CONSUELO MACK: And what about the liquidity issue with preferred securities?

MARTIN FRIDSON: You don’t want to be in a position where you’re forced to liquidate at a bad time. You want to stay liquid enough so that you’re not in that position because the liquidity won’t be great. They can gap down when the market sells off, but we’re able to for the individual investors fill orders if we decide to move into a name. It may take a little bit of time to complete it, but we don’t find that to be an insurmountable problem.

CONSUELO MACK: And speaking of an individual’s market, the municipal bond market is certainly an individual investor’s market. Right?

CHRIS RYON: Yes. You have 42 percent of the market being held by either individuals or by individuals in separately managed accounts. Another 18 percent is held in mutual funds, ETFs and closed-end funds, exiting out money market funds. So that’s close to 60 percent is retail ownership.

CONSUELO MACK: And Chris, how risky is the municipal bond market? Because obviously Puerto Rico has been a major headline recently. How do you analyze it?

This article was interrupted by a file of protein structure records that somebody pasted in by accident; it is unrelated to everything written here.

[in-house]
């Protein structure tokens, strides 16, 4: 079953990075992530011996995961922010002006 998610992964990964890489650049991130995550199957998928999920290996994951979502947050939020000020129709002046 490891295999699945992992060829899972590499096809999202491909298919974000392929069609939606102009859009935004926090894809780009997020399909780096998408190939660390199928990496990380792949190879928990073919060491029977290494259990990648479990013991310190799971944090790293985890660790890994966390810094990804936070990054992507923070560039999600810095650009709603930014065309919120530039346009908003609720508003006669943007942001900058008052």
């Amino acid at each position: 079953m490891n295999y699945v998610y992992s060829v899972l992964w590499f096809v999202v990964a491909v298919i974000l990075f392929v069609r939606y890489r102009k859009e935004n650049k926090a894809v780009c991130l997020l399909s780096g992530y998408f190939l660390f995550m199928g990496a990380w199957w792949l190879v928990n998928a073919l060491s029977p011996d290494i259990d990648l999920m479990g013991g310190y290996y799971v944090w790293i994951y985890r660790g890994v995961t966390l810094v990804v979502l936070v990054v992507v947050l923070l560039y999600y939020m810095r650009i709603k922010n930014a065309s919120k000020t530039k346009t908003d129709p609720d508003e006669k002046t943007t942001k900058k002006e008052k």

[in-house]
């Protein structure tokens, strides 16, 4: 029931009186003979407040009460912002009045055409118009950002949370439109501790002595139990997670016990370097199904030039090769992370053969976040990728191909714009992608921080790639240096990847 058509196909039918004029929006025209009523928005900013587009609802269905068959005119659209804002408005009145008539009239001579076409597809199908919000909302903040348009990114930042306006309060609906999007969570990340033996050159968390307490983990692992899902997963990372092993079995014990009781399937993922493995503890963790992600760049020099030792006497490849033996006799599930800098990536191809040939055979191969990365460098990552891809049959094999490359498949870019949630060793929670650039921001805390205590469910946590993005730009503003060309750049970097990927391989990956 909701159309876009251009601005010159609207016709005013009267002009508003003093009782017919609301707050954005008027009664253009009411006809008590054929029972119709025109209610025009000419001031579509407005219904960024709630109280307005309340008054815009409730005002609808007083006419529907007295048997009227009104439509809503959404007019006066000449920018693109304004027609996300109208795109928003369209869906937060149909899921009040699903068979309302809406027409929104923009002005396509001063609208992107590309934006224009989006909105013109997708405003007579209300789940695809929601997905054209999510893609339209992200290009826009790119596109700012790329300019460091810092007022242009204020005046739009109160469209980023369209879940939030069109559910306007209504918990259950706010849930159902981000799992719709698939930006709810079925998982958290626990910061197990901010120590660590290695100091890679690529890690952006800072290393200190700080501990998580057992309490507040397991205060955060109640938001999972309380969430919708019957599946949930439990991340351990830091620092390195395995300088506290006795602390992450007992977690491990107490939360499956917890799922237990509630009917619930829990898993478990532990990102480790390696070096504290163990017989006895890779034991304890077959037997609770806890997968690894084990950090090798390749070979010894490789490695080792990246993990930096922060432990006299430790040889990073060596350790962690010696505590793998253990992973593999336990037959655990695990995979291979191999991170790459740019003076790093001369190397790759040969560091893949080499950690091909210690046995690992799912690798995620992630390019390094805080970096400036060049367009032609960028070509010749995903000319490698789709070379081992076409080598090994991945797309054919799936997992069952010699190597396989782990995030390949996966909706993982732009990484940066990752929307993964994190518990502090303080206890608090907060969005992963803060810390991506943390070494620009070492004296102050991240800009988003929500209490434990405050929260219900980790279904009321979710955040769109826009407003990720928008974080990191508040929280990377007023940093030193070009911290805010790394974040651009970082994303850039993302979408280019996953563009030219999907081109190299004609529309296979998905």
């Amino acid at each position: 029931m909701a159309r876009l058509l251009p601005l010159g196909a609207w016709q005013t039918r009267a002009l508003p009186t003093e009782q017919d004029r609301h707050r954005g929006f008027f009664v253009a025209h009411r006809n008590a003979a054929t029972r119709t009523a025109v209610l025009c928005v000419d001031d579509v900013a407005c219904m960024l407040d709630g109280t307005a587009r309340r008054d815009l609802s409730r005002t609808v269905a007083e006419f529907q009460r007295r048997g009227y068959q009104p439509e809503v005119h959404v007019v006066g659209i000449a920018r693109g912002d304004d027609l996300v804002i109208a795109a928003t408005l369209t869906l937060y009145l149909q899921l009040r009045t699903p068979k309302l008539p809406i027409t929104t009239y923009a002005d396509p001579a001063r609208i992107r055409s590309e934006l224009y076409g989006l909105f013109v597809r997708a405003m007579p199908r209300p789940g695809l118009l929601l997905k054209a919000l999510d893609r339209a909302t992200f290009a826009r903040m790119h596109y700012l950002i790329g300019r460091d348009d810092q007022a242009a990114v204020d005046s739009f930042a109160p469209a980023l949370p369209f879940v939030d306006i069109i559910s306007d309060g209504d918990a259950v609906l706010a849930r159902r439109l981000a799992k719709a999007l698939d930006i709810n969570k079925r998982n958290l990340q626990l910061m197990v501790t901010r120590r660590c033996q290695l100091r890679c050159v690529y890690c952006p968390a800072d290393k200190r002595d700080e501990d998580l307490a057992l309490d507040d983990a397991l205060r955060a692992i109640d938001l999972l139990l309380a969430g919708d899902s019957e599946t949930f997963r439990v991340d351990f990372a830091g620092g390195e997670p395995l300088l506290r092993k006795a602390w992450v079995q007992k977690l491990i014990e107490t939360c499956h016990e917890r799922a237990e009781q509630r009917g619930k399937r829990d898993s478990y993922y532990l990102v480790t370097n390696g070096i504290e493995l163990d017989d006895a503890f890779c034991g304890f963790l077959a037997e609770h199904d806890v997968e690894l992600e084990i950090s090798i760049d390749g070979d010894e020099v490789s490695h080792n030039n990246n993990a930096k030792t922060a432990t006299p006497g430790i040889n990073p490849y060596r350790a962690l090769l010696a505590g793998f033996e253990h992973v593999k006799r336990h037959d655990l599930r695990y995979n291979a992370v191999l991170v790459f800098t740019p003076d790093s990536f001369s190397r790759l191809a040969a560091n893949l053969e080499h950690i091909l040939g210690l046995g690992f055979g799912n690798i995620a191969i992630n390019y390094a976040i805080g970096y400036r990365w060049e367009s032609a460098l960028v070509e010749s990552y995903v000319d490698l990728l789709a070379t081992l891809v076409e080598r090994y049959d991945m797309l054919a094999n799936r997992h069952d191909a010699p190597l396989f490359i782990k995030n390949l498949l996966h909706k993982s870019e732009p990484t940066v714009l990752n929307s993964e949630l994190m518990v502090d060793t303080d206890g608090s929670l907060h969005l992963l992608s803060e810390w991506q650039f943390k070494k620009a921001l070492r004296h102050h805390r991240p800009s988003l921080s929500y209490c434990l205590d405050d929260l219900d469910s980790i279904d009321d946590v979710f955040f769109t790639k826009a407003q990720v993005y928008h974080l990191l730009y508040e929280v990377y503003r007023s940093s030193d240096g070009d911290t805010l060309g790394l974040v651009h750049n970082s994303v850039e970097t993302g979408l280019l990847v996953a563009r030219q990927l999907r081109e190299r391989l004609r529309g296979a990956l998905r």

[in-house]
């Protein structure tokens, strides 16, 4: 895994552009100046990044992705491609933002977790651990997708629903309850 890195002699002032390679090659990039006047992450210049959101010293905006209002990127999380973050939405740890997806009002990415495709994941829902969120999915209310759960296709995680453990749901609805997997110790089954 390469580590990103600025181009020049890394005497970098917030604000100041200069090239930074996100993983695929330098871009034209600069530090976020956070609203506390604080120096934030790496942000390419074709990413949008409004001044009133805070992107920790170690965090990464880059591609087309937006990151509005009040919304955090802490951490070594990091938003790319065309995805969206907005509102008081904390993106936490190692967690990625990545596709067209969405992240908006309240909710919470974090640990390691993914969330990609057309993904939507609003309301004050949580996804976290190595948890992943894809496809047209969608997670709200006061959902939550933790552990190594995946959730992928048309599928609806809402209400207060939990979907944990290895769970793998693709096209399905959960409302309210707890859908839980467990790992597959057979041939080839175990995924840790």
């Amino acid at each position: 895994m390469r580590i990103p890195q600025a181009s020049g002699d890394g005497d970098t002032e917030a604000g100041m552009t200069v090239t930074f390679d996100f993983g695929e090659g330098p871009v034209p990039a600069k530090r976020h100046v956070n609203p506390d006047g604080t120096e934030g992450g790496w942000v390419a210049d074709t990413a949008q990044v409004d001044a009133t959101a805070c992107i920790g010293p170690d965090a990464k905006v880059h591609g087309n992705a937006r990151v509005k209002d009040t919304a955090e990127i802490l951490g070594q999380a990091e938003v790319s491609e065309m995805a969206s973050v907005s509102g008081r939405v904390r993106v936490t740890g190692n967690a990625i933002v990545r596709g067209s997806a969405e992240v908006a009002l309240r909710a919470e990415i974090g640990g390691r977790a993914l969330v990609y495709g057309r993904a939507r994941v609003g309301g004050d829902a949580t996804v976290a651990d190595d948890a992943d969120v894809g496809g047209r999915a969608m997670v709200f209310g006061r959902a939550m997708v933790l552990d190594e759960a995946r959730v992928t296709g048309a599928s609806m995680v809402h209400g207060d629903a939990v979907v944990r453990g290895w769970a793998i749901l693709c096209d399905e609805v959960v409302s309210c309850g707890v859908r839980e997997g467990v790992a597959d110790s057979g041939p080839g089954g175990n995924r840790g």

CHRIS RYON: Overall the credit in the municipal bond market is improving.


CHRIS RYON: Tax revenues are getting better. States are doing better. Underfunded pensions in some stated have been modified and are getting better as stock returns go up. There are, though, these pockets of highly advertised issues, Chicago being one, Detroit, Stockton, and Puerto Rico being the latest, and you can analyze your way out of those. We don’t own Puerto Rico. We haven’t owned it for years because we felt their debt load has just been unsustainable. Chicago on the other hand has the economic wherewithal to fix their problems. The question is, do they have the political wherewithal to fix them?

CONSUELO MACK: And so therefore, are you investing in Chicago securities?

CHRIS RYON: We’re looking at it closely. Right now it’s a matter of price. But yes. At the right price we’ll be buying Chicago.

CONSUELO MACK: Individuals looking at investing in municipal bonds. Obviously there are the tax advantages. Again, how risky is that market?

CHRIS RYON: You still have credit risk and you have duration risk since price sensitivity changes in yields.

CONSUELO MACK: To interest rates. Right.

CHRIS RYON: And we’re at very low levels of interest rates, so an investor has to be cognizant of the price sensitivity of the portfolios or funds they’re investing in. The other thing an investor has to be cognizant of is how is that fund structured. There are three ways to structure a municipal bond portfolio, especially in the short and intermediate segment of the markets. You could barbell the portfolio which means invest at the extremes of the portfolio’s investment universe. You could …